Leaders to Leader

Lessons from the Great American Leaders & How They Apply Now

Posts Tagged ‘job satisfaction

A “Conspiracy of Silence” Creates an Organizational Tolerance of Harassment

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The role of the leader is to create a smooth operating and empowered organization that frees employees from obstacles and barriers to their personal productivity. The presence of harassing behaviors and those who would use them against their fellow employees destroys any and all empowerment and organizational cohesiveness a leader builds.

Harassment in any form humiliates and frustrates not only the victim but the employees forced to witness these behaviors on a consistent and regular basis. A “conspiracy of silence” typically develops that creates an organizational tolerance of harassment even when corporate policies are in place to prevent harassment in any form from occurring.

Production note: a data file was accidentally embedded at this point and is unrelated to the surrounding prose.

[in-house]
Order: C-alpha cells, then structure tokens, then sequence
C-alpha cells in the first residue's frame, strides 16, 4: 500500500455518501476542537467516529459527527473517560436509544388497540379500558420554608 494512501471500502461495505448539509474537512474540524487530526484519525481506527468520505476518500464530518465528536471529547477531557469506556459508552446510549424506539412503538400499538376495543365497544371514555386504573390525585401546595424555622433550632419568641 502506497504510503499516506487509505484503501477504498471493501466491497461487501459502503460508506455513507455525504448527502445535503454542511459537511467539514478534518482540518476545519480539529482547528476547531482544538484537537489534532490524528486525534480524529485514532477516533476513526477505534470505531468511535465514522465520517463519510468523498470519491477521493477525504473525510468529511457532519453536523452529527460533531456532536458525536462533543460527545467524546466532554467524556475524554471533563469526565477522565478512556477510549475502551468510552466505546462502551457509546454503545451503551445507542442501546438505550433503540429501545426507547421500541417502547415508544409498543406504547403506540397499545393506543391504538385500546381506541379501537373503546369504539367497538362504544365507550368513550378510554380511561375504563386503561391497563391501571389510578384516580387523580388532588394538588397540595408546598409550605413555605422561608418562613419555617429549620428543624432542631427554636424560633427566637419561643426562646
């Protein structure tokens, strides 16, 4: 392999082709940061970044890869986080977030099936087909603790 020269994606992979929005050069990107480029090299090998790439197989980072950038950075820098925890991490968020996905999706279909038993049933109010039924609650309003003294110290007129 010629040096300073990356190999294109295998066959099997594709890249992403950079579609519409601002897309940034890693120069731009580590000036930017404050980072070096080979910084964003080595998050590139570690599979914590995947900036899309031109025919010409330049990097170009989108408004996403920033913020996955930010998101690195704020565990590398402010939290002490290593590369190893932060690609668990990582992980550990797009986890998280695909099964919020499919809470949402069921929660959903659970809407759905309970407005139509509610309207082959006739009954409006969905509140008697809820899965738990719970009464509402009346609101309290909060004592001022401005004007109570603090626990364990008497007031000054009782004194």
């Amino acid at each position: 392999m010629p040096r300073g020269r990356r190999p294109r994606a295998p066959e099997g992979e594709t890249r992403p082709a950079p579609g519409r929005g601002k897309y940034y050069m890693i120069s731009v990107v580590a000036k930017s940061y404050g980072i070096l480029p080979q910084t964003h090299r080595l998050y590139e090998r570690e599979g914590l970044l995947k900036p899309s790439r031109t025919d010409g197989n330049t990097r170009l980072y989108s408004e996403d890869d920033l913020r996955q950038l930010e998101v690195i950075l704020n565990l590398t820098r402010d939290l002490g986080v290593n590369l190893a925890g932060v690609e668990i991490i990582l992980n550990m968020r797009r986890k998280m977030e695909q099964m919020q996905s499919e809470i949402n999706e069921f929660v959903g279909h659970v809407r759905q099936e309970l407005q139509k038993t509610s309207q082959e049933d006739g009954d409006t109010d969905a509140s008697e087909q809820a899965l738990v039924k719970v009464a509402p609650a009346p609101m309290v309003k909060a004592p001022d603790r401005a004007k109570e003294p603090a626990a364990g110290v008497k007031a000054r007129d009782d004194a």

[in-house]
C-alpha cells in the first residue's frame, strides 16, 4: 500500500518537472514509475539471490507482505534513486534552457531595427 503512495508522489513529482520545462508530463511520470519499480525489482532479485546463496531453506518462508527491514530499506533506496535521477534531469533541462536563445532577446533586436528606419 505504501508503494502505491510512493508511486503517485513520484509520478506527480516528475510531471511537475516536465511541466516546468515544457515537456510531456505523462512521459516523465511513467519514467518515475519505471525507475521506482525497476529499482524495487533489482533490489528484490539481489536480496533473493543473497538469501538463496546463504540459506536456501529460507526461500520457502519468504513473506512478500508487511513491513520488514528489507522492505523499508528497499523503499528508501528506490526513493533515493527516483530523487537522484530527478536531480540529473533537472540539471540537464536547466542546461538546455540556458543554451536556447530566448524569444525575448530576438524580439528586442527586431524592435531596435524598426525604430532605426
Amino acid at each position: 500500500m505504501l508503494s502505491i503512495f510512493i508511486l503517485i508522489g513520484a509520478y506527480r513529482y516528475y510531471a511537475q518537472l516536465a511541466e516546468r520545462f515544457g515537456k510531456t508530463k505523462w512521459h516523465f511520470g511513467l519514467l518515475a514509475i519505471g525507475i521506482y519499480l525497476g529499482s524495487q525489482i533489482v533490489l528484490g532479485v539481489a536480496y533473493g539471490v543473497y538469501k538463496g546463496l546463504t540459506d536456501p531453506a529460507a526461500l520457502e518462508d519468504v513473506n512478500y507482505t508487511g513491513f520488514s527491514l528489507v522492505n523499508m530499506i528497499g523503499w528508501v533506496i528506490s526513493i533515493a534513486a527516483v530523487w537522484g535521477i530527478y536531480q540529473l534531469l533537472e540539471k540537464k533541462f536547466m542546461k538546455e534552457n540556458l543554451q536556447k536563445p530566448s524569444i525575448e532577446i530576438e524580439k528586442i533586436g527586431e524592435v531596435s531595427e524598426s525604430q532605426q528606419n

While harassment may not be tolerated at the higher levels of management, it can be present in the lower echelons of the organization. A failure to deal with this jeopardizes the victim of harassment, the company, and the leader who observes it but fails to take appropriate action to eliminate it.

The real legal ramifications and consequences are becoming increasingly severe for the leader and company that turn a blind eye to this negative behavior. Additionally, leaders allow their authority to be undermined and diminished, which results in a measurable impact upon their professional and the company’s financial performance. What appears to be an easy decision to “look the other way” can have far-reaching career advancement implications.